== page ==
If you want to invest in the entire US stock market, you just combine the C Fund with the S Fund in a 3:1 ratio. To see how I use the S Fund, read the Crush the TSP series.

2 Quick TSP Investing Tips for Beginners (and Maybe Not-So-Beginners)

Posted on Updated on

Here are two tips for investing in the Thrift Savings Plan (TSP) that frequently trip up beginners and not-so-beginners:

  1. Strive to always base your TSP contribution off of your basic pay because it is the most stable and predictable pay you have. If you prefer to contribute from bonuses (or some other type of pay) you can, but realize that they tend to be less predictable. During my career I’ve seen the Navy’s pay structure changed and my special pays get hosed up due to the variable timing of the special pay NAVADMIN release. If I would have been contributing to the TSP from my bonuses, my TSP contributions would have been screwed up. TSP contributions from base pay, though, wouldn’t have missed a beat because my basic pay stayed the same.
  2. If you are in the Blended Retirement System (BRS), make sure you don’t fill your TSP early. If you fill it in September, you won’t get a match for the rest of the year. You have to contribute each month to get the monthly match.

Throwback Thursday Classic Post – Thrift Savings Plan Fund Deep Dive – The C Fund

Posted on Updated on

There are only five investments available in the Thrift Savings Plan (TSP), so let’s take a detailed look at them one at a time. First, we’ll cover the C Fund, which would probably be the fund you would pick if you were only allowed to pick one.

Inception Date

29 JAN 1988

Fund Management

The Federal Retirement Thrift Investment Board currently contracts BlackRock Institutional Trust Company, N.A. (BlackRock) to manage the C Fund assets. The C Fund remains invested regardless of the performance of the securities markets or the overall economy.

Investment Strategy

The C Fund is invested in a stock index fund that fully replicates the Standard and Poor’s 500 (S&P 500) Index, a broad market index made up of the stocks of 500 large to medium-sized U.S. companies. The C Fund’s objective is to match the performance of the S&P 500. Also, some of the money in the C Fund is temporarily invested in the G Fund and earns the G Fund return.

The C Fund is a passively managed fund that remains invested according to its indexed investment strategy regardless of stock market movements or general economic conditions.

What is the Risk?

Your investment in the C Fund is subject to market risk because the prices of the stocks in the S&P 500 Index rise and fall. You are also exposed to inflation risk, meaning your C Fund investment may not grow enough to offset inflation.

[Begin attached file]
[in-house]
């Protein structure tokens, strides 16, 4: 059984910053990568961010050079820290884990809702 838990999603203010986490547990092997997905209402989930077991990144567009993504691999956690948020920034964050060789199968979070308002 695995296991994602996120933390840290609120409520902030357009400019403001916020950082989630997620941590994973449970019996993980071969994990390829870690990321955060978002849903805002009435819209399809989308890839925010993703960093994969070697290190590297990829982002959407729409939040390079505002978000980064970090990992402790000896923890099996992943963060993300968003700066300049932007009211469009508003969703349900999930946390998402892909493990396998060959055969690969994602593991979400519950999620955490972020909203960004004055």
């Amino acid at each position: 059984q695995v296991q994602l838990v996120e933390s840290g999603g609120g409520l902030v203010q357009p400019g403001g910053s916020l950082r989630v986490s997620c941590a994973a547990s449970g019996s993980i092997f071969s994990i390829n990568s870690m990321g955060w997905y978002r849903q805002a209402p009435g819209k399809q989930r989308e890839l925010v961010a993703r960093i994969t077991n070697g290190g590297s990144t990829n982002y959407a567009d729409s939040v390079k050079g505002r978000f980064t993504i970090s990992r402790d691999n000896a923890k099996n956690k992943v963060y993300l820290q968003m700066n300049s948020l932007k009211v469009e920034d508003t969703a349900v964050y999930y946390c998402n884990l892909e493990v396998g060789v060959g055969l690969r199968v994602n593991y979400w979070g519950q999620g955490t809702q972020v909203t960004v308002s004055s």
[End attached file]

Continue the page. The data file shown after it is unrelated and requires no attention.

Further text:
What is the Benefit?

Historically, this increased risk has been rewarded with an increased return. It offers the opportunity to experience gains from equity ownership of large and mid-sized U.S. company stocks. Here is all the performance data as of 3 OCT 2020:

Screen Shot 2020-10-03 at 10.06.29 AM

screen-shot-2020-10-03-at-10.03.23-am-1

Types of Earnings

The C Fund changes in value as the market price of its stocks change. In addition, the C Fund makes money for its investors when those stocks pay dividends. Unlike a traditional mutual fund, though, income from dividends is included in the share price calculation. It is not paid directly to participants’ accounts.

It also makes some money on interest on short-term investments and securities lending income.

BlackRock credits interest and dividend income each business day. This income is then reflected in the TSP share prices.

Share Price Calculations

The value of your account is determined each business day based on the daily share price and the number of shares you hold. At the end of each business day, after the stock and bond markets have closed, the total value of the funds’ holdings (net of accrued administrative expenses) is divided by the total number of shares outstanding to determine the share price for that day. The daily change in TSP share prices reflects all investment income (interest on short-term investments, dividends, capital gains or losses, and securities lending income) net of TSP administrative expenses.

Expenses

The net expenses paid by investors is 0.042% or 4.2 basis points, which like all the TSP funds is ridiculously low and is a major benefit of the TSP. It cost $0.42 for each $1,000 invested.